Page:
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Möbius strip

Möbius strip Shape or figure that can be modelled by giving a strip of paper a half-twist, then joining the ends together. It is of great interest in topology, being a one-sided surface (a line can be drawn along the strip of paper that will cover both sides, returning to the starting-point to meet itself). It was invented by August Ferdinand Möbius (1790–1868).

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Möbius strip

Mö·bi·us strip / ˈmōbēəs/ • n. a surface with one continuous side formed by joining the ends of a rectangular strip after twisting one end through 180°. Mobius strip.eps"/>

Möbius strip

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Möbius strip

Möbius strip

Resources

A Möbius strip is a twisted surface in space that is made by starting with a strip of paper, twisting one end through 180°, then joining it to the opposite end. That is, using the rectangular strip of paper shown in Figure 1, AC is joined to DB so that the point A coincides with the point D and the point C coincides with the point B.

The result is a one-sided surface. That is, any point P on it can be joined to its opposite, Q (or to any other point) by a path that does not cross the edge of the surface. This can be verified by running a finger or pencil along the Möbius strip, which is named after the nineteenth century mathematician, August Möbius.

If a Möbius strip is cut lengthwise along the center (inserting the scissors directly into the middle of the strip, not cutting in from the edge), the result will be a single two-sided loop with two twists. Re-cutting this loop produces two interlocking twisted loops (neither of them a Möbius strip).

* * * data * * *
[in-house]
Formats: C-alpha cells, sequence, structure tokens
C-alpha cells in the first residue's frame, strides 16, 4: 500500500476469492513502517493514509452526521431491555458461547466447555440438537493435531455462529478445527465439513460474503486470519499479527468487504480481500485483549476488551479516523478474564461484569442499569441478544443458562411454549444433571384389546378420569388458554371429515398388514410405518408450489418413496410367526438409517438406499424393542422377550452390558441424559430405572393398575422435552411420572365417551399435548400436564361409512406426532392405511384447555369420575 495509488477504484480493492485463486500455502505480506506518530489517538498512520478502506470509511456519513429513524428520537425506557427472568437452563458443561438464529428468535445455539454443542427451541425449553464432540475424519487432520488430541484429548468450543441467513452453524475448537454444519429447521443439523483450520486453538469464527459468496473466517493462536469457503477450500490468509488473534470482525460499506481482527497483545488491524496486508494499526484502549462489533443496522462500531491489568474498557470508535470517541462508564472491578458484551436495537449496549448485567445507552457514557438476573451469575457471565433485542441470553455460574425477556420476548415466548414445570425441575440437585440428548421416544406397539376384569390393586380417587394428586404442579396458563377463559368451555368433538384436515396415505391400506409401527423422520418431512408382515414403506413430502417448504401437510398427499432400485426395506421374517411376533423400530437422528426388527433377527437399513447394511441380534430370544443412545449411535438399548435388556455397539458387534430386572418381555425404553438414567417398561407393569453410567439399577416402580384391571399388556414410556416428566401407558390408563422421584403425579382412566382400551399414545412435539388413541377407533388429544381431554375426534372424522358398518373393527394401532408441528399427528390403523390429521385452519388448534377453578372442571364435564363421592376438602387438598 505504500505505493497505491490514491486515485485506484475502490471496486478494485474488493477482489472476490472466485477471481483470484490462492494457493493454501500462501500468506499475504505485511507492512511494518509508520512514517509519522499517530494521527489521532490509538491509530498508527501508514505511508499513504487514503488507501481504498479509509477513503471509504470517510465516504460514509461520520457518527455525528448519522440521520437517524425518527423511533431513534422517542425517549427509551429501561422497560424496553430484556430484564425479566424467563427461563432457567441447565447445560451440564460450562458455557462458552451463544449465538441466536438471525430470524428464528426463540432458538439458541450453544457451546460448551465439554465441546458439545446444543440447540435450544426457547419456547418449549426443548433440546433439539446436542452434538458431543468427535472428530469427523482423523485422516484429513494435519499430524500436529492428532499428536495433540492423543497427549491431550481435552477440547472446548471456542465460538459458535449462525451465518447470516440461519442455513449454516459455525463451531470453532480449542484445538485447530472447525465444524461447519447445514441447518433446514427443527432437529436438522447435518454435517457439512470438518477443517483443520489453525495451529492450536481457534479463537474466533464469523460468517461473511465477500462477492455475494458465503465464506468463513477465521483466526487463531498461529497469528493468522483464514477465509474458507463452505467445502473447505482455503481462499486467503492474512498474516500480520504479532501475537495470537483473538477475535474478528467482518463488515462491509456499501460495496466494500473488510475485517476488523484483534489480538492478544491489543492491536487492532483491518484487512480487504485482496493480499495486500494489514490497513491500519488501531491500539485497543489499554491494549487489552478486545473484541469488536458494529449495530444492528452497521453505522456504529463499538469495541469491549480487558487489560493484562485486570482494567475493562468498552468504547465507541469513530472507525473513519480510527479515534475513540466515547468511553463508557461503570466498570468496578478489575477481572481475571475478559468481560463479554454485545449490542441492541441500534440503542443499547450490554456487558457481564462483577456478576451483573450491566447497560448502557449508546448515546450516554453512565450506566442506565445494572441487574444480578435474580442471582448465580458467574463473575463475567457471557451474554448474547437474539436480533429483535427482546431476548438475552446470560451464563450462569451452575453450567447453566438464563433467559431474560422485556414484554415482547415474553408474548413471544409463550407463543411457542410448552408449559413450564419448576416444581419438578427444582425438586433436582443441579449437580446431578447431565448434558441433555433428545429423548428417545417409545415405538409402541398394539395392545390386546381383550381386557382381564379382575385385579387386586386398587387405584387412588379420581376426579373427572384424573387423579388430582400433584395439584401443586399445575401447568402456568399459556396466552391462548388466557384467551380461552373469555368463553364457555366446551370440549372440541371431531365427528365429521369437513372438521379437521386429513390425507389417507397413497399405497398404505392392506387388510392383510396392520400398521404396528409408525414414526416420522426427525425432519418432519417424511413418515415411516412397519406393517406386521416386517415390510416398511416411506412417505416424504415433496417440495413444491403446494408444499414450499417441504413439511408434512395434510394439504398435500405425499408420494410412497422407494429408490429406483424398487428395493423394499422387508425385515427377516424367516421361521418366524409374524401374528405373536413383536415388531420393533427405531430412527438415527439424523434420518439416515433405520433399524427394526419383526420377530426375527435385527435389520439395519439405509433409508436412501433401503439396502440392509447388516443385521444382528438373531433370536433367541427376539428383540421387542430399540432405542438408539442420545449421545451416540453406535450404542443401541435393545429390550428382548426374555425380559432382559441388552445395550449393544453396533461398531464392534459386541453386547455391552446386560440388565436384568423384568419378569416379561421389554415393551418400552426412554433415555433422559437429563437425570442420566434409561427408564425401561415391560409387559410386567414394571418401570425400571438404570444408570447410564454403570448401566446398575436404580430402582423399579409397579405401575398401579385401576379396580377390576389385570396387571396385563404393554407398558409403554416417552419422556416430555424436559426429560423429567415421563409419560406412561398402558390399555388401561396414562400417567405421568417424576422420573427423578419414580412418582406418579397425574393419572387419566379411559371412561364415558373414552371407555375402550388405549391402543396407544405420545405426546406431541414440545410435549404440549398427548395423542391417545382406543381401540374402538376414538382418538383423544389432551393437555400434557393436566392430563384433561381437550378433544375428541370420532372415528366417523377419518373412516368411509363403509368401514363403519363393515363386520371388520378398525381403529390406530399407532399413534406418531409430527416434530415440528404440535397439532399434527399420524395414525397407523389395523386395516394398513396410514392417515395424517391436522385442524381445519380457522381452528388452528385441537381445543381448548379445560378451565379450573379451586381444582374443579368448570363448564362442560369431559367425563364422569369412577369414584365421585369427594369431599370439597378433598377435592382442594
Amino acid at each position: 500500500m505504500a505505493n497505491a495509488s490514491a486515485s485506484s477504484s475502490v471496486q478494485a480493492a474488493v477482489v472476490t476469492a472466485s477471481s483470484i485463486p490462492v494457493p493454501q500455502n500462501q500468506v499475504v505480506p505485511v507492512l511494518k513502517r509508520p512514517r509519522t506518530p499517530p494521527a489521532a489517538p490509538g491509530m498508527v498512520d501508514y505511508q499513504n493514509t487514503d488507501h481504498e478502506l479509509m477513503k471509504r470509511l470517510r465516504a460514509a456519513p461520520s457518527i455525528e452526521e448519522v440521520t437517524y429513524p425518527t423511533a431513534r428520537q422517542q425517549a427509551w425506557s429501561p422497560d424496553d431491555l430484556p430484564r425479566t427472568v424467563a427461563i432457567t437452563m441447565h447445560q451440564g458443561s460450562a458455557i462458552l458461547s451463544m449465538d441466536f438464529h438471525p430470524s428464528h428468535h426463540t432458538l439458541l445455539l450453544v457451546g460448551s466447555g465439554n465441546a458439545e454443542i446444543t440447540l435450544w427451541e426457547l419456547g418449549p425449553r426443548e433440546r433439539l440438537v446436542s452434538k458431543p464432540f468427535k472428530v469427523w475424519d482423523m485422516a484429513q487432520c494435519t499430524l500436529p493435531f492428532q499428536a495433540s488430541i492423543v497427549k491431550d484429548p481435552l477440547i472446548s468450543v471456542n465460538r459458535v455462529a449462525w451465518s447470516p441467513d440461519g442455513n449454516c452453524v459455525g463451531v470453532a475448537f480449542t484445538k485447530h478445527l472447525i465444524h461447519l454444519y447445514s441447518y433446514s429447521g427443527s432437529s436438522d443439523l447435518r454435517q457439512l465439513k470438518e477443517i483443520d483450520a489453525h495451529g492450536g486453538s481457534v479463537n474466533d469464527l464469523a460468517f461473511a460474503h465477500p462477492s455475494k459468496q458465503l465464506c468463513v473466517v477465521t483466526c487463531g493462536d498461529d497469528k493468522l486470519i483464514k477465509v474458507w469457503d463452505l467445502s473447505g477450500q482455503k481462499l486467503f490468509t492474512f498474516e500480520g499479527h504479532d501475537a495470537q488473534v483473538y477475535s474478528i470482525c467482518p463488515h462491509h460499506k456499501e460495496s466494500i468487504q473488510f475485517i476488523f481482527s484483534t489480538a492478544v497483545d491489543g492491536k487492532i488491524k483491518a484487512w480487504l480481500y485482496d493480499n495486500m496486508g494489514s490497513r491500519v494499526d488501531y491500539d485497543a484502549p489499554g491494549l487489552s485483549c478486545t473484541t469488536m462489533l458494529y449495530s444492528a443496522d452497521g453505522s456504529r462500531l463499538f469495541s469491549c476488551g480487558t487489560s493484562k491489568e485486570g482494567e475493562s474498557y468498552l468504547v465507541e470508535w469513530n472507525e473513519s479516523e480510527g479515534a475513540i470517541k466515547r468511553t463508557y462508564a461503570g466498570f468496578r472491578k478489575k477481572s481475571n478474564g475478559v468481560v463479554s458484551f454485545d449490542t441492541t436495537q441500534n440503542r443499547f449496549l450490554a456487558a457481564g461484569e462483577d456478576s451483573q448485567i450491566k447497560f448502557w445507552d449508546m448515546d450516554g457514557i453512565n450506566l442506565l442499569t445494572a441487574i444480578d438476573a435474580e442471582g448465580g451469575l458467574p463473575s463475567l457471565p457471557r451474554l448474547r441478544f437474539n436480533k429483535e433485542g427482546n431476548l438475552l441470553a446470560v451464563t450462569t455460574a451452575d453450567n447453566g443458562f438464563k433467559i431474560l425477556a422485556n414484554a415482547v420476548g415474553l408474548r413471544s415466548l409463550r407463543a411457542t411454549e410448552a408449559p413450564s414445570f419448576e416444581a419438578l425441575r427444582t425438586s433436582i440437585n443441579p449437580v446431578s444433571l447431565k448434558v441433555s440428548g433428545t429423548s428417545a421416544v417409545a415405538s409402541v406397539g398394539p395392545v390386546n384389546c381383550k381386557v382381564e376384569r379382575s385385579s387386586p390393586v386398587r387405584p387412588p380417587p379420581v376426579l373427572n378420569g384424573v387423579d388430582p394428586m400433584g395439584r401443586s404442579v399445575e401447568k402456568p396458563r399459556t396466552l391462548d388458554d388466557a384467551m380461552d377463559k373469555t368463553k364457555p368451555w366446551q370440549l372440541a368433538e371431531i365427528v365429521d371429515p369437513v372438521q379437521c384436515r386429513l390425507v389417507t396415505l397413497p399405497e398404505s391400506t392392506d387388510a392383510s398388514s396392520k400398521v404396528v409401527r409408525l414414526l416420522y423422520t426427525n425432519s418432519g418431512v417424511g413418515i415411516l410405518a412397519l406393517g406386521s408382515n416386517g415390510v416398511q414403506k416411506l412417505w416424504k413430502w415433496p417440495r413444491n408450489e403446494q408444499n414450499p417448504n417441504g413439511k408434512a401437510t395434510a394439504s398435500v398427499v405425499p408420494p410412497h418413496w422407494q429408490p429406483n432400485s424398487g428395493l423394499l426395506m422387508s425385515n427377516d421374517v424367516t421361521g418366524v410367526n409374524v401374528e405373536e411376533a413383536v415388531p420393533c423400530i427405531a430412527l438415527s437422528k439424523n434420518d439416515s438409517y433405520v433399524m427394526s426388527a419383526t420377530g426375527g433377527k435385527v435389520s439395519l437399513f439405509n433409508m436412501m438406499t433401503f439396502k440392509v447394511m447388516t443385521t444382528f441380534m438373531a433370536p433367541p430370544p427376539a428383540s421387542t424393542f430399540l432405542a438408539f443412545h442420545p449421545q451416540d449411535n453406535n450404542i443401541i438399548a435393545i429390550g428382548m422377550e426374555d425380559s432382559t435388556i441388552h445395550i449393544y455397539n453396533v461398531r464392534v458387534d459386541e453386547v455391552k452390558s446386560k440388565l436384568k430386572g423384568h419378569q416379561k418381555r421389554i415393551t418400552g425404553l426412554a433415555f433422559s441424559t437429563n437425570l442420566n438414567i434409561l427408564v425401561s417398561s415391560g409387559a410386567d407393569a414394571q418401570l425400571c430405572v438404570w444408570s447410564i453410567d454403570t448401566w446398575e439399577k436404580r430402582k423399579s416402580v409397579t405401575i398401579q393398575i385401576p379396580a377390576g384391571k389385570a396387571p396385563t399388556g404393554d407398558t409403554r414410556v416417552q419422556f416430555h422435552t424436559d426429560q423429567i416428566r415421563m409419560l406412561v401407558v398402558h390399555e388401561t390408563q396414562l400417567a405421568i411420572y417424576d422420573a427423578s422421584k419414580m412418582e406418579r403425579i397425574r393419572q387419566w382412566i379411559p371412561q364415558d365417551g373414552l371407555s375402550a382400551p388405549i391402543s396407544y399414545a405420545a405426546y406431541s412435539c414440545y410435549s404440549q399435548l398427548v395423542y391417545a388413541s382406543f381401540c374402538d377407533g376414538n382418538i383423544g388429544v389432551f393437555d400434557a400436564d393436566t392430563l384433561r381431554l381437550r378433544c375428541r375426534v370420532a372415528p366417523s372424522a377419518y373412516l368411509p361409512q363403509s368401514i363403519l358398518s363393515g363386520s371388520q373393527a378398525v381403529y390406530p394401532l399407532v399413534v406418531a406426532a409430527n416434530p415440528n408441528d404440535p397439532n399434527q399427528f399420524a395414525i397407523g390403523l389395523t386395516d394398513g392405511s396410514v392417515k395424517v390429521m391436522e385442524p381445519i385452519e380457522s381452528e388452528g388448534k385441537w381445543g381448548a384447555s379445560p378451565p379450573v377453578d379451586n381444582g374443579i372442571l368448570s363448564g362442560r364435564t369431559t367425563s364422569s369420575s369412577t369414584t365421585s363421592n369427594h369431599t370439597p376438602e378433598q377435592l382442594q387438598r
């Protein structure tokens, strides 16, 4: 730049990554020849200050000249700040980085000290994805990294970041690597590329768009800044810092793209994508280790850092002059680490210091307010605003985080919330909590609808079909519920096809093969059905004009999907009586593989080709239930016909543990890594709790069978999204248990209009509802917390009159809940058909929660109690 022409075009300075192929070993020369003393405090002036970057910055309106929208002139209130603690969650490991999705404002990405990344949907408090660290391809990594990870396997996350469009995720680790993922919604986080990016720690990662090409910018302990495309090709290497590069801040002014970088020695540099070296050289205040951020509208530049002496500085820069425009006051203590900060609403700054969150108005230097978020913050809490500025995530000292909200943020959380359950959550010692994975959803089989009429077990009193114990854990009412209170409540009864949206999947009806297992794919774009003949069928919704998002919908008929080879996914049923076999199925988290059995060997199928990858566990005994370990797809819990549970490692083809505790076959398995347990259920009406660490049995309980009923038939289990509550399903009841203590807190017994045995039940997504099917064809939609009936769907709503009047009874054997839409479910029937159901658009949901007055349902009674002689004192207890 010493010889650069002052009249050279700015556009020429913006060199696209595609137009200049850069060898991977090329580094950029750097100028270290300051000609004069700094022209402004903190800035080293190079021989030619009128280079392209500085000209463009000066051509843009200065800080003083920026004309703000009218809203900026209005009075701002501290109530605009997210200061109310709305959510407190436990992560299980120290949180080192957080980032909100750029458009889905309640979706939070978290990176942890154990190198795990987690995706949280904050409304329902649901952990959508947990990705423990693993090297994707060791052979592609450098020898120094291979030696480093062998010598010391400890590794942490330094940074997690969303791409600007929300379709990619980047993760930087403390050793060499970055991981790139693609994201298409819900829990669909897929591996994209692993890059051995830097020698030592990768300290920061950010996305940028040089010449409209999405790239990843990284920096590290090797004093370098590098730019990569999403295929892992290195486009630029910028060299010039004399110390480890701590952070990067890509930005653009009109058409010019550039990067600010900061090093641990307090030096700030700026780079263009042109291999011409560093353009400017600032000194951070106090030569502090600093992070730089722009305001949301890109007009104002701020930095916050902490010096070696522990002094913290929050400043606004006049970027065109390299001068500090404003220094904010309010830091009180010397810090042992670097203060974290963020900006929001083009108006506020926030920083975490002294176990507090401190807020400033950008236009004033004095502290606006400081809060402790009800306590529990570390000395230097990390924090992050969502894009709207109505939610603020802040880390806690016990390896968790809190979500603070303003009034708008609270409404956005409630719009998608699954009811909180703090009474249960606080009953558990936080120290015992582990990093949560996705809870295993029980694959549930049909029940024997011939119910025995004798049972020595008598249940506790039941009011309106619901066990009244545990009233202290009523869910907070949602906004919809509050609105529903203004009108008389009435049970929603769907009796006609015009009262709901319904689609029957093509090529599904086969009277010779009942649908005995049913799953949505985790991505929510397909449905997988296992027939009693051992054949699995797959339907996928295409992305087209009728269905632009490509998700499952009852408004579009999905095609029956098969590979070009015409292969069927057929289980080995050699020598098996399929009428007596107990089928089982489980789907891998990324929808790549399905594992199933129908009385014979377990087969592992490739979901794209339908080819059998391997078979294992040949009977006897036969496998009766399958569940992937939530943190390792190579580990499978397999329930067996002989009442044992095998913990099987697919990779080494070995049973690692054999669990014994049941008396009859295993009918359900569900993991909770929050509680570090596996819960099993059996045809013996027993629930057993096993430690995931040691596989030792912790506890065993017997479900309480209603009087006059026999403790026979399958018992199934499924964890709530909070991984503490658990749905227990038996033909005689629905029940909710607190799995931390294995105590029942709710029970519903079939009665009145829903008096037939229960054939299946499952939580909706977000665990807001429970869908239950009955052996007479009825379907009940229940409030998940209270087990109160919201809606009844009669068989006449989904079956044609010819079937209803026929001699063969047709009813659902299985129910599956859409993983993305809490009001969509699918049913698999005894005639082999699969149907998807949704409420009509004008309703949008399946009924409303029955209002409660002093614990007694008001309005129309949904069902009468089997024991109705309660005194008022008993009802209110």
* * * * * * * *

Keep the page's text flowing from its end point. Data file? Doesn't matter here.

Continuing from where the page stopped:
If a original Möbius strip is cut lengthwise about a third of the way in from the edge, two interlocking loops are produced, one of them a Möbius strip and the other a two-sided loop.

The Möbius strip geometry is used in some conveyor belt systems (the idea being to extend belt life by distributing wear over both sides of the belt). It is mostly useful as a teaching tool in topology, the mathematical study of the properties of shapes and surfaces.

Resources

BOOKS

Pickover, Clifford A. The Mobius Strip: Dr. August Mobiuss Marvelous Band in Mathematics, Games, Literature, Art, Technology, and Cosmology. New York: Thunders Mouth Pres, 2006.

Roy Dubisch

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Möbius Strip

Möbius strip

A Möbius strip is a twisted surface in space that is made by starting with a rectangular piece of paper , twisting one side through 180° (relative to the opposite side), and then joining it to the opposite side. That is, using the rectangle shown in Figure 1, AC is joined to DB so that the point A coincides with the point D and the point C coincides with the point B.

It is a one-sided surface. That is, any point P on it can be joined to its opposite, Q (or to any other point) by a path that does not cross the edge of the surface. It is named after the nineteenth century mathematician, August Möbius.

If a Möbius strip is cut length-wise the result will be just one two sided surface. If cut again, the result will be two interconnected surfaces that, again, are two sided.


Resources

books

Courant, Richard, and Herbert Robbins. What Is Mathematics? Oxford: Oxford University Press, 1948.

Smith, Karl J. The Nature of Modern Mathematics. Belmont, CA: Wadsworth Publishing Company, 1973.


Roy Dubisch

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